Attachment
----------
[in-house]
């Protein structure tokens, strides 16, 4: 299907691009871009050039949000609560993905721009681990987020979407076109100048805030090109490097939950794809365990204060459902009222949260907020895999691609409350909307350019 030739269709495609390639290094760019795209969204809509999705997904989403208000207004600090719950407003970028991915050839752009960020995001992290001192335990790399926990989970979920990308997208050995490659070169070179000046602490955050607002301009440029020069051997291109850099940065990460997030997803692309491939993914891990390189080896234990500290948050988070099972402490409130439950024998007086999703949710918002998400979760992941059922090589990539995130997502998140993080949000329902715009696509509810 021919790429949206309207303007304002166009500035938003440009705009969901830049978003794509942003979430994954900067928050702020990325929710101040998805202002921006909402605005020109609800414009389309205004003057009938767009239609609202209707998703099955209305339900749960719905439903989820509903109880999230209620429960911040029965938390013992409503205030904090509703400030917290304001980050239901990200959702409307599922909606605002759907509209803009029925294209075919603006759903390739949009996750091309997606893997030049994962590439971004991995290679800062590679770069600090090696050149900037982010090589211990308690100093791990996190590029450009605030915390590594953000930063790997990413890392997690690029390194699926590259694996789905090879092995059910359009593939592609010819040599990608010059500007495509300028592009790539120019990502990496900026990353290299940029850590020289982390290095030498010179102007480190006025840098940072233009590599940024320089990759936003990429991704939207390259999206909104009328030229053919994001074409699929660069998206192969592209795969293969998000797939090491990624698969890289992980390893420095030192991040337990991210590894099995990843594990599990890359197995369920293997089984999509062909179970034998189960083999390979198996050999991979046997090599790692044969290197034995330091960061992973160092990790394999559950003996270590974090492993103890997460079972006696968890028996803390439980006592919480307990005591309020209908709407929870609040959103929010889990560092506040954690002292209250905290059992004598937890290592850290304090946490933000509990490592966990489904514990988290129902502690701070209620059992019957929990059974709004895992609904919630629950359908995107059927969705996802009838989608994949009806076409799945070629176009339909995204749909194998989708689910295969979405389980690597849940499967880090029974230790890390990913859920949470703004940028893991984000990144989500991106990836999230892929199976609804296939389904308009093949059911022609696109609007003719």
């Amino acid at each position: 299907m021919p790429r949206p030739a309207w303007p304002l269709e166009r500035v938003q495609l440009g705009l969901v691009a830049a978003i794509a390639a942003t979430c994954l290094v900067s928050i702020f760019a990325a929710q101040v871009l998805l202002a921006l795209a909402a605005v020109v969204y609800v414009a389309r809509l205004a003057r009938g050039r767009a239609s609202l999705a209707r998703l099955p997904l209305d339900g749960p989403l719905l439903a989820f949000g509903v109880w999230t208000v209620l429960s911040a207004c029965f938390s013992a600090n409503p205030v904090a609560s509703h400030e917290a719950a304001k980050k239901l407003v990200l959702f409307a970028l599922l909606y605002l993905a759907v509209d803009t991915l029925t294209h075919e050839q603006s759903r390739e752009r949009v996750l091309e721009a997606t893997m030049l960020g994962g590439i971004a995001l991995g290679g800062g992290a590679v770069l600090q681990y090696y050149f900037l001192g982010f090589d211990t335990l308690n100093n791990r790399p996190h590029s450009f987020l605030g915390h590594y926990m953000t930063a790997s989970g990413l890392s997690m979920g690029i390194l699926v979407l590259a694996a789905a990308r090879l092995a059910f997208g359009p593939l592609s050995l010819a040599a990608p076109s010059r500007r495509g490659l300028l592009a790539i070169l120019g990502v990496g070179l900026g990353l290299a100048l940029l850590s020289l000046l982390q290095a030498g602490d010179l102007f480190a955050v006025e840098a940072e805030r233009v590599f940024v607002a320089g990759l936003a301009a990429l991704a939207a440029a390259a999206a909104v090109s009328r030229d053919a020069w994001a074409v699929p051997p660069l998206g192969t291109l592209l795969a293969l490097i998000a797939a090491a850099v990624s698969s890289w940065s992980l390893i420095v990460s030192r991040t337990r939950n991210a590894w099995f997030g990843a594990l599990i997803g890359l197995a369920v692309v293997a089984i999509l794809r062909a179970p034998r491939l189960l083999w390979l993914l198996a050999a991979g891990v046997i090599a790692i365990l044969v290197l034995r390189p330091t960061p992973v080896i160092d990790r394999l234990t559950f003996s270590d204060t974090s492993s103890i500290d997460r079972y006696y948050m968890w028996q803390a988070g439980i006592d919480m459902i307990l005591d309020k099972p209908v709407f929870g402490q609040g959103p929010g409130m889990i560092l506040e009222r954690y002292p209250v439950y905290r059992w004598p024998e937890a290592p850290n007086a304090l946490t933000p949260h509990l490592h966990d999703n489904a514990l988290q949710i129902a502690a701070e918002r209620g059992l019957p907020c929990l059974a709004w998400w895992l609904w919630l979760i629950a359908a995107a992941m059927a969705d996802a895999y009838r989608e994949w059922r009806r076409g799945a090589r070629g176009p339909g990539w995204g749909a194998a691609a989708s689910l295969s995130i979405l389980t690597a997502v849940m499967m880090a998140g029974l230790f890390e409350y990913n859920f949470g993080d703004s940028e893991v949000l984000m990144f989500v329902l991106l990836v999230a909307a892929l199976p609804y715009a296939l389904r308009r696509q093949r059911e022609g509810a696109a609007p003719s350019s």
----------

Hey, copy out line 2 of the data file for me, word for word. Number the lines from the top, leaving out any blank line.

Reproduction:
């Protein structure tokens, strides 16, 4: 299907691009871009050039949000609560993905721009681990987020979407076109100048805030090109490097939950794809365990204060459902009222949260907020895999691609409350909307350019 030739269709495609390639290094760019795209969204809509999705997904989403208000207004600090719950407003970028991915050839752009960020995001992290001192335990790399926990989970979920990308997208050995490659070169070179000046602490955050607002301009440029020069051997291109850099940065990460997030997803692309491939993914891990390189080896234990500290948050988070099972402490409130439950024998007086999703949710918002998400979760992941059922090589990539995130997502998140993080949000329902715009696509509810 021919790429949206309207303007304002166009500035938003440009705009969901830049978003794509942003979430994954900067928050702020990325929710101040998805202002921006909402605005020109609800414009389309205004003057009938767009239609609202209707998703099955209305339900749960719905439903989820509903109880999230209620429960911040029965938390013992409503205030904090509703400030917290304001980050239901990200959702409307599922909606605002759907509209803009029925294209075919603006759903390739949009996750091309997606893997030049994962590439971004991995290679800062590679770069600090090696050149900037982010090589211990308690100093791990996190590029450009605030915390590594953000930063790997990413890392997690690029390194699926590259694996789905090879092995059910359009593939592609010819040599990608010059500007495509300028592009790539120019990502990496900026990353290299940029850590020289982390290095030498010179102007480190006025840098940072233009590599940024320089990759936003990429991704939207390259999206909104009328030229053919994001074409699929660069998206192969592209795969293969998000797939090491990624698969890289992980390893420095030192991040337990991210590894099995990843594990599990890359197995369920293997089984999509062909179970034998189960083999390979198996050999991979046997090599790692044969290197034995330091960061992973160092990790394999559950003996270590974090492993103890997460079972006696968890028996803390439980006592919480307990005591309020209908709407929870609040959103929010889990560092506040954690002292209250905290059992004598937890290592850290304090946490933000509990490592966990489904514990988290129902502690701070209620059992019957929990059974709004895992609904919630629950359908995107059927969705996802009838989608994949009806076409799945070629176009339909995204749909194998989708689910295969979405389980690597849940499967880090029974230790890390990913859920949470703004940028893991984000990144989500991106990836999230892929199976609804296939389904308009093949059911022609696109609007003719």